SPOKANE, Washington — Generation Z has entered the consumer market with a desire to shop responsibly. About 90% of Gen Z consumers expect fashion companies to confront the harm caused to workers and the environment. Consumers seeking out a truly responsible solution can consider ethical thrift shopping at nonprofit stores like Planet Aid Thrift Store in Rockville, Maryland. Directly against today’s fast fashion model that profits off poverty, Planet Aid works to reduce poverty and increase self-reliance in developing communities worldwide.
Fast Facts on Fast Fashion
Fast fashion has grown out of increased demand from consumers. In fact, fashion consumption more than doubled between 2000 and 2014. In order for fashion companies to maximize profits in the growing industry, companies outsource manufacturing to low-income nations where garment laborers work arduous hours in exchange for unfair and inadequate compensation. Garment workers average 96 hours of employment a week, often in unsafe buildings where they are in danger of disease, injury, and in extreme cases, death.
Companies often reassure consumers that laborers are paid fairly in accordance with local laws, which is only half the truth. At best, local minimum wages average only half of the necessary living wage. Retailers often claim that high demand drives them to source cheap labor. In reality, paying a living wage may likely only mark up retail prices of products by 1%. In fact, “increasing the cost of clothing made in India an average of 20 cents per item would be enough to lift all Indian garment workers out of poverty.”
The Thrift Shopping Trend
Gen Z has grown up facing the reality of the fast fashion industry and many want nothing to do with it. Young shoppers are boycotting these companies and seeking out alternatives. Brands catering to this new market, with sustainably and ethically sourced products, are expensive. In comparison, ethical thrift shopping is an affordable option for conscious clothing choices.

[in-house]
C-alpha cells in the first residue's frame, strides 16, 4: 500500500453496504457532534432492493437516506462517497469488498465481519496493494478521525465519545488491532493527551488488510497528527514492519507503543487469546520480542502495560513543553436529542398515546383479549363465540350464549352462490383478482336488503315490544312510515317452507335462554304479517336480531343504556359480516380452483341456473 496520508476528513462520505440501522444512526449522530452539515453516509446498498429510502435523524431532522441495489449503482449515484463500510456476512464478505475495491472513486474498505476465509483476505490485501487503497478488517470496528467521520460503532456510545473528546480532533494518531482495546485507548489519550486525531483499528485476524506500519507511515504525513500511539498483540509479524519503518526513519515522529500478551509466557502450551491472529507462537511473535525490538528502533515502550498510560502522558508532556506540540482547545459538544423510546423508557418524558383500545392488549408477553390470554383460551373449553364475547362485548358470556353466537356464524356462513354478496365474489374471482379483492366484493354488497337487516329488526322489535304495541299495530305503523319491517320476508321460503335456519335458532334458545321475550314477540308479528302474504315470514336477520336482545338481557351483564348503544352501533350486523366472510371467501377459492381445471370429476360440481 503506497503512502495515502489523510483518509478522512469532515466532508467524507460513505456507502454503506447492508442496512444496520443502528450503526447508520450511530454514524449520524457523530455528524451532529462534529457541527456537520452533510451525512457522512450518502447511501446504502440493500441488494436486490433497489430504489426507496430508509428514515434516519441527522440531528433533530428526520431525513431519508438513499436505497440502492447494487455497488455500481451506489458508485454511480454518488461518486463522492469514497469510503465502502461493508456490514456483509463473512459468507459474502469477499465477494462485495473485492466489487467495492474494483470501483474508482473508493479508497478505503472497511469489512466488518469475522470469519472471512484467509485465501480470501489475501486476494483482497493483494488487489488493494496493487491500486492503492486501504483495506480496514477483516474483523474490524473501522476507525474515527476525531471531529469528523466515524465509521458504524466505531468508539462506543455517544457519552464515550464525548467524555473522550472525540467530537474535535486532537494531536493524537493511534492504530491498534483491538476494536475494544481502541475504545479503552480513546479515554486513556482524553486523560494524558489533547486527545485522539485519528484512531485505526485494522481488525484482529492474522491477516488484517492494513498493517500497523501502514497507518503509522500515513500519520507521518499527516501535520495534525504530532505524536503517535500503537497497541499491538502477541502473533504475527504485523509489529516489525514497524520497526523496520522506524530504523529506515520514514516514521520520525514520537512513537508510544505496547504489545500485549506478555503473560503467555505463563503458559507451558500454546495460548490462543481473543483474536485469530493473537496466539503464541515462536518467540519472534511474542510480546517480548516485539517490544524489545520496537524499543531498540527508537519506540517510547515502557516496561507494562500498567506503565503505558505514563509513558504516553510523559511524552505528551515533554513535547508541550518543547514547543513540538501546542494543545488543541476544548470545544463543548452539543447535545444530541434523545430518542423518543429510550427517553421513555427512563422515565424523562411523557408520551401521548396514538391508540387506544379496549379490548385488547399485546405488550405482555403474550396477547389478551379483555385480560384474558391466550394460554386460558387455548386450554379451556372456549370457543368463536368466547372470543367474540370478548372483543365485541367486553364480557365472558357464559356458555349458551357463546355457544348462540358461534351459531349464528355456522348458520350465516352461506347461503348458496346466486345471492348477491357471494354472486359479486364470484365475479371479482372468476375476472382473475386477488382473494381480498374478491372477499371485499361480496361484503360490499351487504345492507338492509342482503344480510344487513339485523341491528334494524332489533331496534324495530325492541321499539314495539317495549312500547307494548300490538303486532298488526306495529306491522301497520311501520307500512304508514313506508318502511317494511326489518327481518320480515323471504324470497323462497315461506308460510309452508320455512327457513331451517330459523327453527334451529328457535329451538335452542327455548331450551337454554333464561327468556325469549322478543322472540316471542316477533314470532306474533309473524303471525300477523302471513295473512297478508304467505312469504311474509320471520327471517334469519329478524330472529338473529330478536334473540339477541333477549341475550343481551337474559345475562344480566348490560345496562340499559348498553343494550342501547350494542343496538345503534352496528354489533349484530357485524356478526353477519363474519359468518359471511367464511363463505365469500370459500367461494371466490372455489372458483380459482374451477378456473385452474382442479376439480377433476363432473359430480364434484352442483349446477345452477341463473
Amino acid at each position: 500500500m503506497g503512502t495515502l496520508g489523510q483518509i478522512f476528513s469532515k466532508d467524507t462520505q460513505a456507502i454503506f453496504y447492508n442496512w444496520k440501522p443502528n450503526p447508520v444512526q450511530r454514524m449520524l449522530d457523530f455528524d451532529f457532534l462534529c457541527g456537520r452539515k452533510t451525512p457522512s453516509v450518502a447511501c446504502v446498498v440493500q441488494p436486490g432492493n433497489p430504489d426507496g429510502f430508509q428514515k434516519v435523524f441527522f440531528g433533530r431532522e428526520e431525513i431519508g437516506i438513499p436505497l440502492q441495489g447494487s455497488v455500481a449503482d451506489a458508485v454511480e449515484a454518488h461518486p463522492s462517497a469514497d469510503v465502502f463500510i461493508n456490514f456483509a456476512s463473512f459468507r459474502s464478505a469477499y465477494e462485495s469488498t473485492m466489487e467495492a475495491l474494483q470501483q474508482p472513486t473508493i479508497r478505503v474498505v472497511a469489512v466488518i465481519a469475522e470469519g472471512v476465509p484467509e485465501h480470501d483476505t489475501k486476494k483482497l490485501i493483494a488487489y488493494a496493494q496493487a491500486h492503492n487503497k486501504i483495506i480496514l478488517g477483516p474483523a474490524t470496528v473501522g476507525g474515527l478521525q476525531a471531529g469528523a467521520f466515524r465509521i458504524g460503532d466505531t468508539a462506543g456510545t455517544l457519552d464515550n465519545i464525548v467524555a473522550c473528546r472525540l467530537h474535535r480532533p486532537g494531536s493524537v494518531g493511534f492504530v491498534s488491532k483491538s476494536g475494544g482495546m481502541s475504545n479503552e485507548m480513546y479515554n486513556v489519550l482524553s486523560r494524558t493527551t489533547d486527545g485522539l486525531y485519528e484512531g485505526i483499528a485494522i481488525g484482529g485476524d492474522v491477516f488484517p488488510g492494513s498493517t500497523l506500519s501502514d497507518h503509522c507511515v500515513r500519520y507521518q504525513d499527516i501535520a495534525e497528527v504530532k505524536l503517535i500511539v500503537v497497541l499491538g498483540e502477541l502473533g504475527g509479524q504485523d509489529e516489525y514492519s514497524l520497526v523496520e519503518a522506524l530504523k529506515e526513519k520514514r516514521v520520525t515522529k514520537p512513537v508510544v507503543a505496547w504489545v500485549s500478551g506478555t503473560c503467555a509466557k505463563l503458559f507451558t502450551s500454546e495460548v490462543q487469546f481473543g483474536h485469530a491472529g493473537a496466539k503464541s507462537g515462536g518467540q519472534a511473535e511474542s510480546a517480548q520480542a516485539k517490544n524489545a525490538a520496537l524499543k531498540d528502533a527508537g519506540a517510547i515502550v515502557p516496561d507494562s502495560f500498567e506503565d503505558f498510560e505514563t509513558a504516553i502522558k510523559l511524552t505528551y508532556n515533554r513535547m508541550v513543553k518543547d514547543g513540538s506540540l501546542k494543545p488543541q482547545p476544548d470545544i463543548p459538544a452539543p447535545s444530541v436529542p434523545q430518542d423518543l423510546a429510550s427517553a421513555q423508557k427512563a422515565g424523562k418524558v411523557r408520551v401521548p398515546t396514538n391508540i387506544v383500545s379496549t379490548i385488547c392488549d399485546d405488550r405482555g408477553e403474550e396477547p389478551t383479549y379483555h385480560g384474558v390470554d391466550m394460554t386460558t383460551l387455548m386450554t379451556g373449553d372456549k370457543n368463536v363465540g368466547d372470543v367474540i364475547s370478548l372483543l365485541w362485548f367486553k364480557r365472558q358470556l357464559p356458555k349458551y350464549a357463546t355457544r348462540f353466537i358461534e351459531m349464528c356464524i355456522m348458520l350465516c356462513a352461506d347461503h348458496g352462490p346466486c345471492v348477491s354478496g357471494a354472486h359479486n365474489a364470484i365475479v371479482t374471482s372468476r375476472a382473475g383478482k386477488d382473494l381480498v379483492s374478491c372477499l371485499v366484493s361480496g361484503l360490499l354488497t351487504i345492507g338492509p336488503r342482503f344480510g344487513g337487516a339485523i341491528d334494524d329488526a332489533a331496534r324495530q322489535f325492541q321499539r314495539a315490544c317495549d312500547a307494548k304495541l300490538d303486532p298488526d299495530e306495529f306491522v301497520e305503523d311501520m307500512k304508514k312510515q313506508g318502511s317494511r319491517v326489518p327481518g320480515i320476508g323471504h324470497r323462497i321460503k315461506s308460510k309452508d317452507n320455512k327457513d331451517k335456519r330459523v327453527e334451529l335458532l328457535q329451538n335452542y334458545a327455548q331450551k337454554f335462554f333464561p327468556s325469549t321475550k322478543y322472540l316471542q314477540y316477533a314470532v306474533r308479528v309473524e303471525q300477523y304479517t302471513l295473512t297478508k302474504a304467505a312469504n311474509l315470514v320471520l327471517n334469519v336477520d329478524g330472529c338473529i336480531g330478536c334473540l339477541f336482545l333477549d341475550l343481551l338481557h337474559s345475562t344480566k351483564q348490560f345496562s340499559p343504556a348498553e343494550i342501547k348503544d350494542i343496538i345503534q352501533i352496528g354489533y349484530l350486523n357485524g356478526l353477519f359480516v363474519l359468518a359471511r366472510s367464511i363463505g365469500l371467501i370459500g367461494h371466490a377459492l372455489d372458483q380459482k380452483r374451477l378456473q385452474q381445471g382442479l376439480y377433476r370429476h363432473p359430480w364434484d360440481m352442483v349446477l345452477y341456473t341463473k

The call for ethical practices contributes to the popularity of resale shopping both in-person and online. Projections estimate the resale market to skyrocket in comparison to the retail market. In 2020, resellers like thrift shops, consignment stores and vintage boutiques made up more than 25,000 businesses in the U.S.
Ethical Thrift Shopping
The thrifting trend normalizes buying and wearing second-hand clothes, but it also inadvertently makes recycled items less affordable and less available to low-income shoppers. However, thrift shopping has the potential to stand as an ethical alternative to fast fashion without negatively impacting low-income communities. One aspect of ethical thrift shopping is making clothing donations. Luckily, the popularity of thrifting has made donation centers more available than ever before. If consumers are also donors, thrift shopping can be responsible and, with companies like Planet Aid, quite impactful.
Planet Aid’s Mission
Planet Aid is an organization that runs a donation program in the U.S. and a number of humanitarian programs overseas. The organization works for the environment and against fast consumption, but its main focus is people. In 2020 alone, Planet Aid spent roughly 4.6 million on international aid. The organization has one large thrift store in Rockville, Maryland, that donates its profits to Humana People to People, an international nonprofit network that benefits more than 12 million people per year. The 2019 and 2020 sales contributed more than $3 million to 50 projects in Africa, Asia and South America.
A Second Life for Donations
The average U.S. citizen has $7,000 of unwanted clutter at home and discards around 70 pounds of clothing per year. Planet Aid seeks to reduce this waste with its mail-in donation program. The program launched during the COVID-19 pandemic to allow for country-wide donations from the convenience and safety of people’s homes. Since the beginning of the pandemic, donations to Planet Aid have only increased.
A small number of U.S. donations to Planet Aid actually end up in the Rockville thrift store. The majority of these donations go directly to developing communities around the globe. The Planet Aid Thrift Store sells bales of secondhand clothing to locals who can sort and resell them. The profits from these sales then go on to boost the local economy.
Food for Knowledge
Aside from its donation program, Planet Aid has done much more to reduce poverty, improve food availability, provide education and strengthen local economies in developing communities. Between 2012 and 2020, Planet Aid partnered with the U.S. Department of Agriculture on their Food for Knowledge program in Mozambique. The program accomplished a great deal in eight years.
- More than 90,000 children received school meals thanks to food donated by U.S. farmers.
- Eight community gardens were built to support nutrition and the local economy.
- Community members were taught to upkeep newly installed hygiene facilities.
- About 13,000 teachers were trained to teach in primary schools.
Ethical thrift shopping is the new on-trend approach to fighting fast fashion. Organizations like Planet Aid have taken this approach one step further, looking for ways that second-hand clothing can actually benefit those in need worldwide.
– Angela Basinger